Matt Frederick is a member of The Rats & People Motion Picture Orchestra, which premiered its most recent work, Revue Cantata, as part of Sound Waves: DIALing Up an Epiphany at The Pulitzer Foundation for the Arts.
There is this lovely quotation from Tadao Ando, architect of the Pulitzer’s building: “For most buildings, there is a function and a fiction . . . You can look at any city and see that many of the buildings have no fiction. They are purely functional. They don’t give people anything to think or dream about. They exist without inspiring people. The difference between a building and architecture is fiction.” One finds the manifestation of Ando’s words readily apparent when one visits the Pulitzer. The Pulitzer is a space like no other in St. Louis. It is a space designed for contemplation of ideas and of dreams. It is a space particularly suited for stories.
For an emerging artist working in any medium, nothing is more vital than the opportunity afforded by wherewithal to create and present new work to a public audience. So, when in July KDHX’s Ann Haubrich invited The Rats & People Motion Picture Orchestra to be a part of September’s Sound Waves: DIALing Up an Epiphany at The Pulitzer Foundation for the Arts, we immediately and enthusiastically said yes. The opportunity to create and present in a space as remarkable as the Pulitzer is as vital as it gets.
The DIAL in DIALing Up an Epiphany refers to The Dial literary magazine, which, over the decade of the 1920s, published the works of a veritable “who’s who” of the Modernist English-language literary vanguard: T.S. Eliot, Marianne Moore, and William Carlos Williams, among many others. The Epiphany in DIALing Up an Epiphany refers to the Pulitzer’s current exhibition, In the Still Epiphany, which includes a substantial amount of early-modern/modern paintings and sculpture by such artists as Picasso, Matisse, and Giacometti. DIALing Up an Epiphany, then, would tell a story through spoken verse and sound: the ways in which the literary currents of Modernism intersect with and interrelate with the artistic currents of Modernism. Ann had organized St. Louis poets, writers, and performance artists to read selections from Dial-published poets, writers, and playwrights in the gallery spaces of the exhibition. We were to provide some sound.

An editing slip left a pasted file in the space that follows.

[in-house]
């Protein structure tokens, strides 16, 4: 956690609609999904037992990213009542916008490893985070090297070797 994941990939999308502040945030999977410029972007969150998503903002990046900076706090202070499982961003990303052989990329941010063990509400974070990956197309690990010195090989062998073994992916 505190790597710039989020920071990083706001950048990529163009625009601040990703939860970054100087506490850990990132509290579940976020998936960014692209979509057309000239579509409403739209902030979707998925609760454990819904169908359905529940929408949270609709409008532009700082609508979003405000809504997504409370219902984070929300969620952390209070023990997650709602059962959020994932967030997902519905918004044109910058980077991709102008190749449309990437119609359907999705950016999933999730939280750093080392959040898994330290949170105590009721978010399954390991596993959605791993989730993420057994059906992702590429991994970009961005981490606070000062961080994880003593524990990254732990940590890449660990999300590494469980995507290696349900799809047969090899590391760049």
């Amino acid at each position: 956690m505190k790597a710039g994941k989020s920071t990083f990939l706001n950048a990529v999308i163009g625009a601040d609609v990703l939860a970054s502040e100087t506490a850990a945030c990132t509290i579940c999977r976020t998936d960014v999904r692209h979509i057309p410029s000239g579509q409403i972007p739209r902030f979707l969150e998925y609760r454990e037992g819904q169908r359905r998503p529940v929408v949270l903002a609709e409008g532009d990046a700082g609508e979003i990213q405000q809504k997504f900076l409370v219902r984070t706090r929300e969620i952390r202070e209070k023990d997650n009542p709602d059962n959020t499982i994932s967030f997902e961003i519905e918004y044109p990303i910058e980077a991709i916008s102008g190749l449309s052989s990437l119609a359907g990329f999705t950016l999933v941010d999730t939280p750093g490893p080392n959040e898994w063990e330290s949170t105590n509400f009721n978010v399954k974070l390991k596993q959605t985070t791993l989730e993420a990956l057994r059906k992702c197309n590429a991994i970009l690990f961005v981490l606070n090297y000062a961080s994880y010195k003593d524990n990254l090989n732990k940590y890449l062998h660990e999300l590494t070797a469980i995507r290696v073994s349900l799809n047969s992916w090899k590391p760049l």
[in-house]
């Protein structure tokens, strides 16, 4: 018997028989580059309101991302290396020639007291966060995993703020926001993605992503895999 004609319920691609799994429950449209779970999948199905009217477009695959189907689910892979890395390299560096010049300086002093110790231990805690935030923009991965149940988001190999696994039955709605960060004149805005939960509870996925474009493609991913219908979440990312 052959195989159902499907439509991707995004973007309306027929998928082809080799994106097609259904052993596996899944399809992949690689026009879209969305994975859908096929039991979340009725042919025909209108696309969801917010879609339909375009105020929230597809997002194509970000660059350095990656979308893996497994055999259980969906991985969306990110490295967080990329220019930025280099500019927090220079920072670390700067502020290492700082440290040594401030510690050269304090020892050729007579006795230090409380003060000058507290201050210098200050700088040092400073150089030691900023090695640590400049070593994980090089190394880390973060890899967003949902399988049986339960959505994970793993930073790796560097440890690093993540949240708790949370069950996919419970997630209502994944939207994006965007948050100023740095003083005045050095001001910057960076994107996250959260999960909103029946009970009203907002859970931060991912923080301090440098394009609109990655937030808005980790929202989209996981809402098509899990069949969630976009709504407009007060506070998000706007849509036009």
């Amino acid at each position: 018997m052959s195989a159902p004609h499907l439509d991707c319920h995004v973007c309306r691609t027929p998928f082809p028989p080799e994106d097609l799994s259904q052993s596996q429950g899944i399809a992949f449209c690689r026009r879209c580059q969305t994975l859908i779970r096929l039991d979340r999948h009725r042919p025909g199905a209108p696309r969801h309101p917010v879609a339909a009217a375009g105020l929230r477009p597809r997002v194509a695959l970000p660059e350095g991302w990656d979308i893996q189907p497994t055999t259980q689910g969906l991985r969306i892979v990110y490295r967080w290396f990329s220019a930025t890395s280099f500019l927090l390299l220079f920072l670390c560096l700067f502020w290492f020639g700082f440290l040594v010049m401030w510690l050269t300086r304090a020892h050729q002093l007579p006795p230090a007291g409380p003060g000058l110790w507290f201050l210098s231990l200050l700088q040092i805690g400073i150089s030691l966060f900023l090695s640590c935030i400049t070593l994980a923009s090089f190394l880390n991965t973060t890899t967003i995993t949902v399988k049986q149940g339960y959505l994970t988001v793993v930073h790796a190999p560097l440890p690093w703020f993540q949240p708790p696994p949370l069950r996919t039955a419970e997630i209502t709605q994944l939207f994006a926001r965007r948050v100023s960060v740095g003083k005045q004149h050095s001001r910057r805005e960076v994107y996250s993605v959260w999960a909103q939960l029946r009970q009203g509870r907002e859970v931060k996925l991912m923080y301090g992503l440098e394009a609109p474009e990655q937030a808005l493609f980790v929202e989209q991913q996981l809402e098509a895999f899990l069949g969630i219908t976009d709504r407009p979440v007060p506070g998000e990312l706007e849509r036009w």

The medium in which The Rats & People Motion Picture Orchestra works is music. Specifically, we compose and then perform musical scores in accompaniment of silent films. Most of the films for which we have scored and accompany are from the 1920s. Our work is about helping to tell these films’ stories to a contemporary audience by composing and performing scores which support and complement the films’ visual narrative. For DIALing Up an Epiphany, our task was different from our usual practice but similar in ethos. Our task was to musically support and complement a selection of Dial-published verse and help present its story to a contemporary audience. Poring through editions of The Dial in July, we arrived at our selection for September: Wallace Stevens’ Revue, a set of six of his poems published in the July 1922 edition of The Dial. We had found our part of the story of DIALing Up an Epiphany to tell. Composing and rehearsal began in earnest.
This past Thursday evening at the Pulitzer, the readers and musicians each told their part of the story of DIALing Up an Epiphany. In addition to contemporary St. Louis poets and writers reading selections of verse from the The Dial’s 1920s editions, the Prison Performing ArtsAlumni Theatre staged a dramatic reading of a play published in The Dial by Luigi Pirandello. As I moved from gallery to gallery listening to the readers and performers, what struck me most was the continued resiliency and relevancy of 90-year-old words and the ideas and dreams behind them. Just like their contemporaries in the visual arts, the poets, writers, and playwrights of The Dial still have stories for us in 2012. Contemporary poets, writers, and playwrights were helping to tell these stories, just as the Pulitzer helps present the ideas and dreams behind the paintings and sculpture of In the Still Epiphany. In the terms of Tadao Ando’s quotation, Thursday evening’s DIALing Up an Epiphany was function as fiction.
In “A High-Toned Old Christian Woman,” one of the six poems published in The Dial as Revue in July of 1922, Wallace Stevens declares that “Poetry is the supreme fiction.” Within the spaces of In the Still Epiphany, the readers and performance artists of DIALing Up an Epiphany created with the artists of the past just such a supreme fiction. Hopefully, our Revue Cantata helped create within the walls of the Pulitzer a supreme fiction as well – to create within a still epiphany an epiphany still.